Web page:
S1: Right. And the point is, the interesting point is that this what you’re saying is something that we’ve heard some governors say and most opinion column this say and politicians say. But you’re saying it from the standpoint of a researcher who builds models and you’re saying had we known we could have build better models, we could have actually priced it in to the science and the math that we’re looking at and relying on now.
S10: Yeah. And honestly, for me personally, I think what happened is that you could you can watch the last three months, all of us as modelers. The first thing we all did was pile on to making predictions about how many people will be infected and how many people would die and how many ventilators do we need under our normal assumptions of governmental action. And now we’re behind the curve a little bit on things like models of how do we come out of sheltering in place before the epidemiological models would say so. There’s lots of good modeling work to figure out how to do a compromised situation, how to say, well, I guess we’re not keeping everyone safe. So how do we what would be the best practices for a middle ground and the best minds in the world? Didn’t jump to that. The best minds in the world for good reason because of how we anticipated this going. We’re like, OK, how do we keep the most people from dying? OK, here’s what we should recommend. And we could have and I mean, it’s it’s a terrible thing to say, but but seriously, like some of the work I’ve just submitted is academic papers and are now trying to talk to lobbyists about and people on the ground in the real world about how to use my models is not about how to keep people safe. It’s now about given that we’re not going to keep people safe, how do we prevent the most people from dying for reasons we couldn’t prevent if we reject the best practices?
S1: Right. Right. And maybe that’s, you know, the best minds in the world. Don’t necessarily think that they’ll be working within the confines of every other decision being made by the best minds in the world. But you would at least hope that you’re not being constricted by some of the worst thinking in the world, affecting your modeling and to the point where you’re like, what is the best? What’s the best practices for coming out of a locked down way too early? So what’s the best practices for a really bad practice? And I was thinking, it’s almost like let’s have a Manhattan Project. But here’s the constraint. All the math can only be done with everyone’s left hand. Well, we have a trigger for that.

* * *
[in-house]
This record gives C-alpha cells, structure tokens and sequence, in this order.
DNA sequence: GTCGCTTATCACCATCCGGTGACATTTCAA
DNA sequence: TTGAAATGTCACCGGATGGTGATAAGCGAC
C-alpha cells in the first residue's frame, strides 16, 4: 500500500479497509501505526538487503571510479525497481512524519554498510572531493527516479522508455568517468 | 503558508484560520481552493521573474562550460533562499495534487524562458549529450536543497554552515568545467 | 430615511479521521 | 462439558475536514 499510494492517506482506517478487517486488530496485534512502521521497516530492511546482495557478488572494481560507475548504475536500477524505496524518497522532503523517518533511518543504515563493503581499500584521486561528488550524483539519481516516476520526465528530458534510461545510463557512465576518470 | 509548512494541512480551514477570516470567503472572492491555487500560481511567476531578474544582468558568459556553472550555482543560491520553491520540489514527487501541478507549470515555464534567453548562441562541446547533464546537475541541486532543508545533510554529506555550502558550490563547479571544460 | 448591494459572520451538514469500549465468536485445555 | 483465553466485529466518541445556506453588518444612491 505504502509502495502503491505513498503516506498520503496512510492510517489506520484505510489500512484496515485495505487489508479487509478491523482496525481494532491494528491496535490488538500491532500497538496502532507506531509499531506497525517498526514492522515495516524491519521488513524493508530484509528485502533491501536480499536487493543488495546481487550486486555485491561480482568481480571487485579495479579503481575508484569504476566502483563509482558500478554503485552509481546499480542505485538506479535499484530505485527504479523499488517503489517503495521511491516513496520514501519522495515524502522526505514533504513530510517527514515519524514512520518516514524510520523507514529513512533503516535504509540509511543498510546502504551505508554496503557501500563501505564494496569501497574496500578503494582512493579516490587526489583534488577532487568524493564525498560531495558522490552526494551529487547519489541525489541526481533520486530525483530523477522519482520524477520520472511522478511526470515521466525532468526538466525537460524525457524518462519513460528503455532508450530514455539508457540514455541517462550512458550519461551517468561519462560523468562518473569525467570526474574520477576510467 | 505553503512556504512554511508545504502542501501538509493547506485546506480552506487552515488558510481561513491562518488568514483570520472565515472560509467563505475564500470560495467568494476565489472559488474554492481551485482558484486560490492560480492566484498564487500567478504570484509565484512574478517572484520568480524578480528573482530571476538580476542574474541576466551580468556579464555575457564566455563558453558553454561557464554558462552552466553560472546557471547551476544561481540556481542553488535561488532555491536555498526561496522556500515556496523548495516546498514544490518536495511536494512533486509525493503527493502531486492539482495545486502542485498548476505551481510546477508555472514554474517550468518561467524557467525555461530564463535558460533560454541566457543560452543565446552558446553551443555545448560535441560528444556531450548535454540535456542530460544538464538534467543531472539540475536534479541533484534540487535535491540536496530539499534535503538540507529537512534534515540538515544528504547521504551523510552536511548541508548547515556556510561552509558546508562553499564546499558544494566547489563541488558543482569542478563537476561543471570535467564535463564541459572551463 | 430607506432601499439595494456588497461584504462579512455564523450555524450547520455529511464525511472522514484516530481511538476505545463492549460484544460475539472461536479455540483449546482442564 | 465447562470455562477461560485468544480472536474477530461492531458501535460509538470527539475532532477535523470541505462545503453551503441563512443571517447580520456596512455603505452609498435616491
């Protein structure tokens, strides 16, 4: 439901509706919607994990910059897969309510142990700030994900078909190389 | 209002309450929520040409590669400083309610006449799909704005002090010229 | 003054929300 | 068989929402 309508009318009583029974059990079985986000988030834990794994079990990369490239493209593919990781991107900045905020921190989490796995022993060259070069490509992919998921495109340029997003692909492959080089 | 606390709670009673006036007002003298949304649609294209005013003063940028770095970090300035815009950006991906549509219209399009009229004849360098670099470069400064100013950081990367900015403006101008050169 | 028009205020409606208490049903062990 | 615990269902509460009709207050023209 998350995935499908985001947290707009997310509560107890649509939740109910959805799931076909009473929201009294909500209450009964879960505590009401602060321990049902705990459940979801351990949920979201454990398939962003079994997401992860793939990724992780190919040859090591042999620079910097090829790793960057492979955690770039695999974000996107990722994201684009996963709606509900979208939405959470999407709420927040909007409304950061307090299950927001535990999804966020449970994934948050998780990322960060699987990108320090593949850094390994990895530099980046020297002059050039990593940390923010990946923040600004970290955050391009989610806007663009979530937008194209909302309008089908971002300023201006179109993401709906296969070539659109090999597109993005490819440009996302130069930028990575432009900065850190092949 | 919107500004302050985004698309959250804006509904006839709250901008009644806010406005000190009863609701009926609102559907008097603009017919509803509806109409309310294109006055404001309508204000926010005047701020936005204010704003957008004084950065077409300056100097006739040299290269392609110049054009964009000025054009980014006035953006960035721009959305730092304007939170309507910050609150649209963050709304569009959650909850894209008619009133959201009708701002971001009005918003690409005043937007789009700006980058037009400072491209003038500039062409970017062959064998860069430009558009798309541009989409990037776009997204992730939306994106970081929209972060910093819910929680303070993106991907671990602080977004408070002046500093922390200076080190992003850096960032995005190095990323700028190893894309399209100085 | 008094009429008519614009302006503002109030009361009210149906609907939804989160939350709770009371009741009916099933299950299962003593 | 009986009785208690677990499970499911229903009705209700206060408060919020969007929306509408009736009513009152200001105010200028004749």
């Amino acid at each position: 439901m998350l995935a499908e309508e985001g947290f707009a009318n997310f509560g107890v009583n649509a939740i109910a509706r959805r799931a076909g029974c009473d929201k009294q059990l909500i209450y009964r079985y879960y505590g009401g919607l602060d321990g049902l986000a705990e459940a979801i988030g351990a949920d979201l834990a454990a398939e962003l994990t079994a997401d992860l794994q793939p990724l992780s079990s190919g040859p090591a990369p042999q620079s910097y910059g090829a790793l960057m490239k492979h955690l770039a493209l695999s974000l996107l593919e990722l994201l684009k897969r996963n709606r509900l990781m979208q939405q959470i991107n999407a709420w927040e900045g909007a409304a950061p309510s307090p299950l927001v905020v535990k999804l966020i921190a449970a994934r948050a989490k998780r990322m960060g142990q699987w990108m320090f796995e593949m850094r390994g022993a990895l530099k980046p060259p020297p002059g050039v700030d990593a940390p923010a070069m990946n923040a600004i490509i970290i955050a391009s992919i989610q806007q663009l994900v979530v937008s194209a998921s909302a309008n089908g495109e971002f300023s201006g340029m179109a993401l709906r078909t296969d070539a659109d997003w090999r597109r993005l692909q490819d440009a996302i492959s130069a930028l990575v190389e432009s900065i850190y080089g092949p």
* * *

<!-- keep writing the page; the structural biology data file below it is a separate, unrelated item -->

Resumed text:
S10: So it is true that right now some of the work that I’m doing is in areas of policy that I never anticipated wading into. I mean, half of my last week was working on epidemiological models of what happens if instead of having supermarkets. If we try to support restaurants becoming points of sale for groceries so that our farmers can get food to the restaurants that they normally supply and can’t currently supply supermarkets because that supply chain doesn’t exist. What happens if we just redistribute that infrastructure to the consumer in a way that still keeps all of the infrastructure that was already there to distribute food to restaurants? But now, instead of having restaurants prepare the food because we’re not letting their capacity go back to full, what happens if they let them? If we let them sell onto to the public, that also that’s a really good epidemiological practice because it means that not if everyone is trying not to go to the supermarket, they’re all going once every two weeks. That’s still one fourteenth of the catchment served by a supermarket going in every day. That’s already pretty dangerous if you’re coming out of shelter in place. What happens if all of the 30 restaurants in the same catchment area get to sell some of the food and then it supports local businesses. It supports them being able to keep their employees. It supports the farmers that are growing the food. It diffuses epidemiological risk. This is not a model that I would have come up with three months ago. It’s not a question I would have asked three months ago. It’s ridiculous to have thought of. But it’s what I spent half of last week trying to do. And and some of last week also I spent with people who understand the politics of this, trying to get the word out that that might be a really good thing that we could do.
S1: So that’s what you found out? It could be a really good thing.